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  1. #1
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    WOODY'S WINDOWS

    Win7 upgrade restrictions make no sense


    By Woody Leonhard

    Microsoft's words and actions sometimes directly contradict each other; in several places, the Windows 7 license agreement prohibits actions that the setup software then allows or even automates.

    All Microsoft end-user license agreements suffer from defects, but with Win7, the conflicts, contradictions, and confusion have reached new heights — or depths.

    The full text of this column is posted at WindowsSecrets.com/2010/02/18/05 (paid content, opens in a new window/tab).

    Columnists typically cannot reply to comments here, but do incorporate the best tips into future columns.


    Last edited by revia; 2011-01-20 at 15:04.

  2. #2
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    I was a beta tester for win 7 and was able to buy an upgrade license without having to prove I had a previous paid version of windows installed. I do have one that came with the computer. But theoretically I could install my old Vista again (probably not legal but there was no check involved). Not that I'd ever use Vista again.

  3. #3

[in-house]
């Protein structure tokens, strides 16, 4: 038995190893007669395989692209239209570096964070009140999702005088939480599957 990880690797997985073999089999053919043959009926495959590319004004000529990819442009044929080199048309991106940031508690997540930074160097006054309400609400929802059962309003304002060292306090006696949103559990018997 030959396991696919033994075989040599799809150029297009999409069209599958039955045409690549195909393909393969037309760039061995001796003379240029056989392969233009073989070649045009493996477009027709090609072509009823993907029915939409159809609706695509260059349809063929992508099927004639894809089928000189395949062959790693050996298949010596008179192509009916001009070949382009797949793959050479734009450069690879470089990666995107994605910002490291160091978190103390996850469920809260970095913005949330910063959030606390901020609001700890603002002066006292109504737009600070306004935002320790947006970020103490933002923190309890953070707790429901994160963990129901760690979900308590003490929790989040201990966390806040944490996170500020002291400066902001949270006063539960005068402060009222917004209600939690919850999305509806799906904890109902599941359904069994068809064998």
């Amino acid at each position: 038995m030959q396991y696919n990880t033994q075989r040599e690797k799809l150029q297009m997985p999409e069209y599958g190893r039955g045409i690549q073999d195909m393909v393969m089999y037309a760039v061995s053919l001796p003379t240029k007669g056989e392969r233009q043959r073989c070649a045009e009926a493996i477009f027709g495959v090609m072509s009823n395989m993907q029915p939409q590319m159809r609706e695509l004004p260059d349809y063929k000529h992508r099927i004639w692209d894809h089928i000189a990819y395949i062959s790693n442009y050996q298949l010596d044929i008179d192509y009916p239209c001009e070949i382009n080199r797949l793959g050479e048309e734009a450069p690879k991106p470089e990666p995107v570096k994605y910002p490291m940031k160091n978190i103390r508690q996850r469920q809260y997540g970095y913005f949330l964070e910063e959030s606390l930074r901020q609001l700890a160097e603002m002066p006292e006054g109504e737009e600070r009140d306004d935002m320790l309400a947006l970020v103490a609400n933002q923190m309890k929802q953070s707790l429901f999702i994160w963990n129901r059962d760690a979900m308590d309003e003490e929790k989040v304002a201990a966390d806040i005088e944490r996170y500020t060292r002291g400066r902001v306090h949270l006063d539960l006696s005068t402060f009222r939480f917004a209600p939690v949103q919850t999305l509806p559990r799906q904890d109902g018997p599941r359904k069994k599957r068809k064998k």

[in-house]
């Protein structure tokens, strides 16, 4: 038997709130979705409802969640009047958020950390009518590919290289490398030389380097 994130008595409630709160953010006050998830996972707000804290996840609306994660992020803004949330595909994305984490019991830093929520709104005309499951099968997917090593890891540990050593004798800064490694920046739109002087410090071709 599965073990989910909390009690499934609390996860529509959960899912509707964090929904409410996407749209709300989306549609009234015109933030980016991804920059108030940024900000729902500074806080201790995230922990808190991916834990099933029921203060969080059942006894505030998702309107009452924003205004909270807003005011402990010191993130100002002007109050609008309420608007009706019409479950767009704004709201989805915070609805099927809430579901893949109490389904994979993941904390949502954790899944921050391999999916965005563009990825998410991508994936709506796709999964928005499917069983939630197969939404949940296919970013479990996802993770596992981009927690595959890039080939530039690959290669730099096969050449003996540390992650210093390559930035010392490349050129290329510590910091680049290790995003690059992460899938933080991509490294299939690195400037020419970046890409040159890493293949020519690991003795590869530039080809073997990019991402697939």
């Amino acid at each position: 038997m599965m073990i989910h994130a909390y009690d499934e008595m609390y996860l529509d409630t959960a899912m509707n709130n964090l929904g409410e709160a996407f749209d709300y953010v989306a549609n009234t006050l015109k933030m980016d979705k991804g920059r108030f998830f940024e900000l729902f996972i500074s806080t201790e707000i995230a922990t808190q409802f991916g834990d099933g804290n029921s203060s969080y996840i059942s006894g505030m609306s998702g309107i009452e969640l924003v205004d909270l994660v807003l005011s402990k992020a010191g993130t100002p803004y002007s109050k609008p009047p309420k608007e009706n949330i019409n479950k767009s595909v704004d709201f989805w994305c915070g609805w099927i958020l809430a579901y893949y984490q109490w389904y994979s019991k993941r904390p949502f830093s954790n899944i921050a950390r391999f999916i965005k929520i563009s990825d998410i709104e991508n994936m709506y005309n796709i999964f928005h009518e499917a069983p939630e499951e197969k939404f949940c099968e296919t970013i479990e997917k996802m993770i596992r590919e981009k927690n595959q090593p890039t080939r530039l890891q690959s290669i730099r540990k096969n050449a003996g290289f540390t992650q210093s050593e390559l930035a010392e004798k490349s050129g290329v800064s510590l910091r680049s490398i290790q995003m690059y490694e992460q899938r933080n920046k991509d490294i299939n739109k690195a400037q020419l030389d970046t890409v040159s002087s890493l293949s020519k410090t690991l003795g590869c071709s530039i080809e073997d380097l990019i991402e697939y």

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    From the article, "Creating a dual-boot PC using the upgrade DVD definitely isn't allowed, but Windows 7 doesn't bellyache when you do so."

    I have a machine running OEM Vista. I want to make it dual-boot, with the 2nd partition being 64-bit Windows 7. I have an unused XP license. Wouldn't it be allowed for me to create the Win7 partition using that license as the base for the Win7 upgrade, or am I missing something?

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    Quote Originally Posted by Gary Stebbins View Post
    From the article, "Creating a dual-boot PC using the upgrade DVD definitely isn't allowed, but Windows 7 doesn't bellyache when you do so."

    I have a machine running OEM Vista. I want to make it dual-boot, with the 2nd partition being 64-bit Windows 7. I have an unused XP license. Wouldn't it be allowed for me to create the Win7 partition using that license as the base for the Win7 upgrade, or am I missing something?
    As long as the XP license is a retail license. If it is an OEM license, those are tied to the PC on which it was originally installed. If the OEM Vista license was an upgrade for that version then the Vista install "took over" the whole license and the XP license is not valid in Microsoft's eyes.

    Joe
    Joe

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